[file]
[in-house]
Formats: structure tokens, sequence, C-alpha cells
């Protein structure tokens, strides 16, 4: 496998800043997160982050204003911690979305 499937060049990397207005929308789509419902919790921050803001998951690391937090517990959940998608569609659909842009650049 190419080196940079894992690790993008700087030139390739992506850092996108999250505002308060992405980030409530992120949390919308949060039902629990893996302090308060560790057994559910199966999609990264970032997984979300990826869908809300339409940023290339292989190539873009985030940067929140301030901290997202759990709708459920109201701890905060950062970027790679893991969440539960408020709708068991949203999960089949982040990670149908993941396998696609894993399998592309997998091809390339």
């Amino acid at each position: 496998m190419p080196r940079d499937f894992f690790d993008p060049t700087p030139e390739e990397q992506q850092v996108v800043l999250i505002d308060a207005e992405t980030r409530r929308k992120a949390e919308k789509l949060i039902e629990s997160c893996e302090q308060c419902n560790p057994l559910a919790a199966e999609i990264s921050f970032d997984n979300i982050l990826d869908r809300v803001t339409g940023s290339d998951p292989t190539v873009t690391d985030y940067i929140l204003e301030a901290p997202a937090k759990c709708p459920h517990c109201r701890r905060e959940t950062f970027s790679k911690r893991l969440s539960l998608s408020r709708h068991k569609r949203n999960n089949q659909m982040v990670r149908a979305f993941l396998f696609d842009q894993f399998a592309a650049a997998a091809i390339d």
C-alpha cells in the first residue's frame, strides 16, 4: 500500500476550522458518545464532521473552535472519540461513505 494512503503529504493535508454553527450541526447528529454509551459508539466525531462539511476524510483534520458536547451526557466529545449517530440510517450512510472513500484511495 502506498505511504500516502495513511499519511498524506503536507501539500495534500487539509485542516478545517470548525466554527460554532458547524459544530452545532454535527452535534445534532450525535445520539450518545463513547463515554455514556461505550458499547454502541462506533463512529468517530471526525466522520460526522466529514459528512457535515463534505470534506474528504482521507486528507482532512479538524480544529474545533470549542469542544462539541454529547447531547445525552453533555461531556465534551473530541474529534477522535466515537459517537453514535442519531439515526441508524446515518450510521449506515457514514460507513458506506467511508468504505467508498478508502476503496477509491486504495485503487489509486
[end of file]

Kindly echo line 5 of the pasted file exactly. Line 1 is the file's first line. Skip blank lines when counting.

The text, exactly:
C-alpha cells in the first residue's frame, strides 16, 4: 500500500476550522458518545464532521473552535472519540461513505 494512503503529504493535508454553527450541526447528529454509551459508539466525531462539511476524510483534520458536547451526557466529545449517530440510517450512510472513500484511495 502506498505511504500516502495513511499519511498524506503536507501539500495534500487539509485542516478545517470548525466554527460554532458547524459544530452545532454535527452535534445534532450525535445520539450518545463513547463515554455514556461505550458499547454502541462506533463512529468517530471526525466522520460526522466529514459528512457535515463534505470534506474528504482521507486528507482532512479538524480544529474545533470549542469542544462539541454529547447531547445525552453533555461531556465534551473530541474529534477522535466515537459517537453514535442519531439515526441508524446515518450510521449506515457514514460507513458506506467511508468504505467508498478508502476503496477509491486504495485503487489509486